Throughout the years, the station served many different purposes: appearing in movies, sending letters to prisoners of the Second World War, etc... But in 1975, the Direction of Museums of France were already considering building a museum in place of the station, in which all of the works of art from the second half of the 19th century would be on display. The building was considered a Historical Monument in 1978 and a committee was made to oversee the construction of the museum. The d'Orsay Museum was officially opened to the public on December 9th, 1986.
The museum shows the disparity of artistic creations in the western world between 1848 and 1914. Further more, the collections of the museum come mainly from three establishments: the Luvre museum, the Musee du Jeu de Paume, and the National Museum of Modern Art.
Now, the museum attracts over 3 million people each year with 3,000 works of art on permanent display. Down below are some pictures from my time there!
Hey readers, I know it's been a month but life has been a little crazy. New post coming soon!! Until then enjoy these pictures from the Big Bus Tour I went in Paris!
The Big Bus Tour is a hop off/hop on trip around the most famous places in Paris. It takes tourist to places such as the Eiffel Tour, The Arc of Triumph, and Louvre Museum. It is available to purchase on many traveling sites or in their office in Paris.
During the 1870s, a war erupted between Germany and France. The Vatican was suspended, the Pope considered himself a prisoner, and German troops had partially occupied France. That was when Alexandre Legentil and Hubert Rohault de Fleury made a promise to build a church dedicated to be a place of penance for sins. They believed that everything that was going on in France was caused by something spiritual and not political.
At the end of 1872, the Archbishop, Cardinal Guibert, approved the vow and by the end of 1873, the French Parliament passed a law saying that the church was in the best interest of the public. The church, however, was built out of donations collected from the citizens of France. Their names were carved in the stone of the church.
In 1875, the construction started. To this day, people go to the church to pray, look around, or just listen. The church also has a beautiful little place to put a lock in with your loved ones. It is a truly amazing place with an even prettier view, pictures are down below!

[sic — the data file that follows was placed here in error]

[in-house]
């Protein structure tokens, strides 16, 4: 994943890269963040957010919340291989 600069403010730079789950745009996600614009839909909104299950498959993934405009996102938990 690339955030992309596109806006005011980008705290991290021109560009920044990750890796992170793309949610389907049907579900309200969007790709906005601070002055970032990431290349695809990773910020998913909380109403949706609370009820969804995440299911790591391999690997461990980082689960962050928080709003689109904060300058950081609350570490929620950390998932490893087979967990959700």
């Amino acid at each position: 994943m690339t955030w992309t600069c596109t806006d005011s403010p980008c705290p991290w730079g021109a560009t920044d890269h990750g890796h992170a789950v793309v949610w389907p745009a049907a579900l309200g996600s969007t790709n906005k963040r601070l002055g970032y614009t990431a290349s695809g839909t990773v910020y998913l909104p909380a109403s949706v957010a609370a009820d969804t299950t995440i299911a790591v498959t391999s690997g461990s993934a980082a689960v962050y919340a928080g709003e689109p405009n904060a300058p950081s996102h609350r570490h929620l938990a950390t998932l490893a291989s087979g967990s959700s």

The Palace of Versailles has been home to many Kings and Queens back in the day, today I am only going to focus on the most significant residents of the Palace. To start off, we are going to focus on the original builder of the house: Louis XIII.
The Palace of Versailles first started as a small hunting lodge for Louis XIII who came to Versailles in 1607 to hunt. He loved the location so much that when he was crowned, he built a small lodge so he could stay overnight at the location, which was only built in 1623. He then decided to rebuild it into the basis of the palace we know today. He lived there till 1638.
The next King we are going to focus on is Louis XIV, who lived in Palace of Versailles from 1638-1715. Louis XIV was first sent there when his father, Louis XIII, sent him and his brother to escape smallpox that had reached the Palace of Saint-Germain-en-Laye in 1641. He was three years old at that time and ended up going back only 10 years later. After his second visit, he often found his way back to the Palace, along side his brother. Furthermore, after his First Minister died, he built many projects around the area until 1715 when he passed away. Some of his most notable projects included: forecourt in 1662, the "Le Vau Envelope" in 1668-1670, the South Wing in 1679-1681, and the Royal Chapel in 1699-1710. The Palace became the official main residence of the French Court in 1672 and went on to house many more Kings who would also put their own spin on the property.
After Louis XIV passed away, the Palace went into a time of neglect. The French Court moved out and from 1715 to 1722, the Palace was only visited twice by the new King. It was not until Louis XV personally requested to move back to finish the work of his great-grandfather. During his time there, the Palace went under major construction: removing the Ambassador's Staircase, remodeling the apartments, and adding a theater called The Royal Opera House. Moreover, Louis XV ended up passing away in 1774 by smallpox. *Fun fact, during this time Mozart performed there as a child prodigy*
Louis XVI spent most of his time in the Palace and played an important role in the War of American Independence. However, they were losing popularity because of the major taxes and Marie Antoinette's big expenses. They eventually had to leave Versailles to their last destination, Paris.
During the French Revolution, Palace of Versailles did not suffer too much damage, as the workers repaired everything while the Royal families did not occupy the place. In 1793, all the sculptures and paintings that belonged to the Crown were moved to the Louvre museum while the sculptures outside remained where they are. Eventually, a law was passed that stated all the contents of the former palaces belonging to the Royal families must be disposed of, except works of arts and science, and were mostly sold off to merchants and citizens in a year.